In the 1970s and 80s, girls as young as 15 were posing for the Danish tabloid Ekstra Bladet in erotic photo sessions. Today, their uncensored images are available in a digital archive behind a payment wall.
The Danish tabloid Ekstra Bladet has come under severe criticism for making money on minors.
In the 1970s and 1980s, having underage “Page 9 girls” was not uncommon for one of the country’s most popular newspapers. Although this practice has long been discontinued, the old erotic photographs, including those of minors, are available in the newspaper’s archives, behind a payment wall of DKK 200 ($31) a month.
This practice has been severely criticised by the organisation Save the Children, who urged the newspaper to remove the erotic images of minors as soon as possible.
Kuno Sørensen, an expert in child abuse material with Save the Children, called this practice “unreasonable”.
“When it costs money, it almost constitutes commercial exploitation of the sexual images with minors. And we must distance ourselves from that”, Kuno Sørensen told Danish Radio.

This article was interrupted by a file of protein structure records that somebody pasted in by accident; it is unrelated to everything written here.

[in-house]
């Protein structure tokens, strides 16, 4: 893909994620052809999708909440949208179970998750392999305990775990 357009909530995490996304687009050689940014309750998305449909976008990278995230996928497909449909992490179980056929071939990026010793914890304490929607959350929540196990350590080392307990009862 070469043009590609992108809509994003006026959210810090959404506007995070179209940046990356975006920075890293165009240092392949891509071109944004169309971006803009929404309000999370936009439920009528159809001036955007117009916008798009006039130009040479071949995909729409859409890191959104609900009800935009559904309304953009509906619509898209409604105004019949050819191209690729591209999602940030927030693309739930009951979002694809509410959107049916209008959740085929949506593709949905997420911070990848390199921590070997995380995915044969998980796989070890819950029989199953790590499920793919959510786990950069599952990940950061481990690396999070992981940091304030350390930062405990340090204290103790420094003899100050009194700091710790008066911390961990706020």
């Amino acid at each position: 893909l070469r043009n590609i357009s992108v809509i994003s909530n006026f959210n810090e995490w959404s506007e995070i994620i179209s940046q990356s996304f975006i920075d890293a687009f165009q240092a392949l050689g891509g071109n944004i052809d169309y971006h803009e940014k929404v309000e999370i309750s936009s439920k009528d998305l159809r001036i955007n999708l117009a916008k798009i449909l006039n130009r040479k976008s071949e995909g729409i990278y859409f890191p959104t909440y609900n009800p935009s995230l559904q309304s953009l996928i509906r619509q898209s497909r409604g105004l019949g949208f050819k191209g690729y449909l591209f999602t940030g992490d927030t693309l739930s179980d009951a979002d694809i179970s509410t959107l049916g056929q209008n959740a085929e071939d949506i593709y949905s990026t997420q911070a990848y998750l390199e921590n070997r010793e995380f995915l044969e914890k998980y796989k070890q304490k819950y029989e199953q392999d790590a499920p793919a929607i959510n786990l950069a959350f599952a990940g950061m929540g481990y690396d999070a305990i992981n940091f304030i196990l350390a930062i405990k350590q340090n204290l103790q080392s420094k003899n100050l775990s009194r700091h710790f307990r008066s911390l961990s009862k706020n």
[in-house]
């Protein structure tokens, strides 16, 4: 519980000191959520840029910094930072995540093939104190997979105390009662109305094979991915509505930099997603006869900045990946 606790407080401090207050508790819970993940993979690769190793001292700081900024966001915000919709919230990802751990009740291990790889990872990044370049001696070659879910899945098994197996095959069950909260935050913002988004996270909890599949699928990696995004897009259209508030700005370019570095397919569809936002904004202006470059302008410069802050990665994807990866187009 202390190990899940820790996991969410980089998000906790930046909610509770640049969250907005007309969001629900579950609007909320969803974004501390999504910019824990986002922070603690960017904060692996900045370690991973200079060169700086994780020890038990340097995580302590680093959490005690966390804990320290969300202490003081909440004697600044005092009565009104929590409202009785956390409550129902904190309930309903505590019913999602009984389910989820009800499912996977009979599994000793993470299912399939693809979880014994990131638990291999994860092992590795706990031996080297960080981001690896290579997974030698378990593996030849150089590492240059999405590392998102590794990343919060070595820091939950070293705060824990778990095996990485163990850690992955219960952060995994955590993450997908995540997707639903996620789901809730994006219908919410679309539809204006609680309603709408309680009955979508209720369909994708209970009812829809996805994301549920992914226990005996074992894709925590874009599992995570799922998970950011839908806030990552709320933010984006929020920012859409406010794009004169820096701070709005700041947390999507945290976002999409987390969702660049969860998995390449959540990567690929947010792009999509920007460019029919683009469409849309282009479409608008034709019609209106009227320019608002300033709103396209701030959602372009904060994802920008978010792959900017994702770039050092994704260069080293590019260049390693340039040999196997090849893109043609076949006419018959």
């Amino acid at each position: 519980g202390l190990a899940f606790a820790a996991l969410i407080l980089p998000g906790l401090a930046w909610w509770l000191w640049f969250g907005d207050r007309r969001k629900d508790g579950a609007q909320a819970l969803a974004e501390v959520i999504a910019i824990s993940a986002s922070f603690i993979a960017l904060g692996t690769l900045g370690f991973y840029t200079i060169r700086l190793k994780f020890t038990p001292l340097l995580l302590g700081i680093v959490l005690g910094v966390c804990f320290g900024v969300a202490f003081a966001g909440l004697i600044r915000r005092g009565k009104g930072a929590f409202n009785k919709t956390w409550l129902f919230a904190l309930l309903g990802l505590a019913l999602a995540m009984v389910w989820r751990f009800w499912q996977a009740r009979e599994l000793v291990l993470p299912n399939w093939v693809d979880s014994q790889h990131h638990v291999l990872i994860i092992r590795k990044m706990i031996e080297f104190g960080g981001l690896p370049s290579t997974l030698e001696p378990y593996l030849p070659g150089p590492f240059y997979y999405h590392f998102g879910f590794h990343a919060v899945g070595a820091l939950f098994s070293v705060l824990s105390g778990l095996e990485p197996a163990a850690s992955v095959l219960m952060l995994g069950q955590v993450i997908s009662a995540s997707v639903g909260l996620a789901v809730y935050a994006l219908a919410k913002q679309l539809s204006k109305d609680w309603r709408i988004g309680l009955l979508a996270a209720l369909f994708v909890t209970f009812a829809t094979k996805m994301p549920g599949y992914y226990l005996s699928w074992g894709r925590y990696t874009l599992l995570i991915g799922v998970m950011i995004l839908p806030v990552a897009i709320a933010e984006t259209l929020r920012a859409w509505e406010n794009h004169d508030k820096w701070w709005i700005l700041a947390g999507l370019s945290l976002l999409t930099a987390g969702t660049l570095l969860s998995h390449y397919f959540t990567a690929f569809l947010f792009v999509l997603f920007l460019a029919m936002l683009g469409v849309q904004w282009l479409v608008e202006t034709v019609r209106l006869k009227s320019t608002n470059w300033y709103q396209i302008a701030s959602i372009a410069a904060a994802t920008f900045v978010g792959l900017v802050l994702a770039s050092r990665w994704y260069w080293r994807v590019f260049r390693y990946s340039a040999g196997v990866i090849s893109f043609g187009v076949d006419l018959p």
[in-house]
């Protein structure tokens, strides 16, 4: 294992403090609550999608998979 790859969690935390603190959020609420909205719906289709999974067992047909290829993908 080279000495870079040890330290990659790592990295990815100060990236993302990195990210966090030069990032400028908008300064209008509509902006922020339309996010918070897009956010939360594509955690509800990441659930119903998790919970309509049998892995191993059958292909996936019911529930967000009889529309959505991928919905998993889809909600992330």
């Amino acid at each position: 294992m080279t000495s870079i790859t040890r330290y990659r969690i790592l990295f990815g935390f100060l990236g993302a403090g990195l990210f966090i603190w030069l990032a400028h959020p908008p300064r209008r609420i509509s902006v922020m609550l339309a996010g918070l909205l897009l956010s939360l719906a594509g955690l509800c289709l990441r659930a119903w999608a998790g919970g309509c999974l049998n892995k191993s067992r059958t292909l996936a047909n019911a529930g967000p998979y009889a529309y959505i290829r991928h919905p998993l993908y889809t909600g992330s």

According to Sørensen, there are numerous examples of vintage erotic pictures of young girls shared on child porn websites, including the Dark Web.
“We see examples that there are forums where they appear under the label of ‘vintage’ material. For example, there may be pictures from Ekstra Bladet with their naked girls. And it is then mixed with other forms of material that are much more serious sexual abuse of children”, Kuno Sørensen explained.
56-year-old Jeanne Hessel was a “Page 9 girl” for Extra Bladet in 1981. While she described it as an “overall good experience” and a “stamp of approval of being hot”, she found it strange for the newspaper to have the archive available for payment, suggesting that “times have changed”.
“Ekstra Bladet must remove the pictures of all those who are under 18 years of age. I think they have a moral obligation to do so. That was not what we said yes to at the time either. Once something is posted on the web, it does not disappear”, Jeanne Hessel said.
In response to the criticism, Ekstra Bladet promised to blur the pictures. The newspaper’s editor-in-chief Poul Madsen said it was unfortunately not uncommon for users to steal pictures from the internet.
“We are doing everything we can to prevent abuse of the pictures, but people stealing images from the web is unfortunately not new”, Madsen told Danish Radio.
Headquartered in Copenhagen, Ekstra Bladet was founded in 1904 as an evening supplement to the daily Politiken and remains one of Denmark’s most-read newspapers.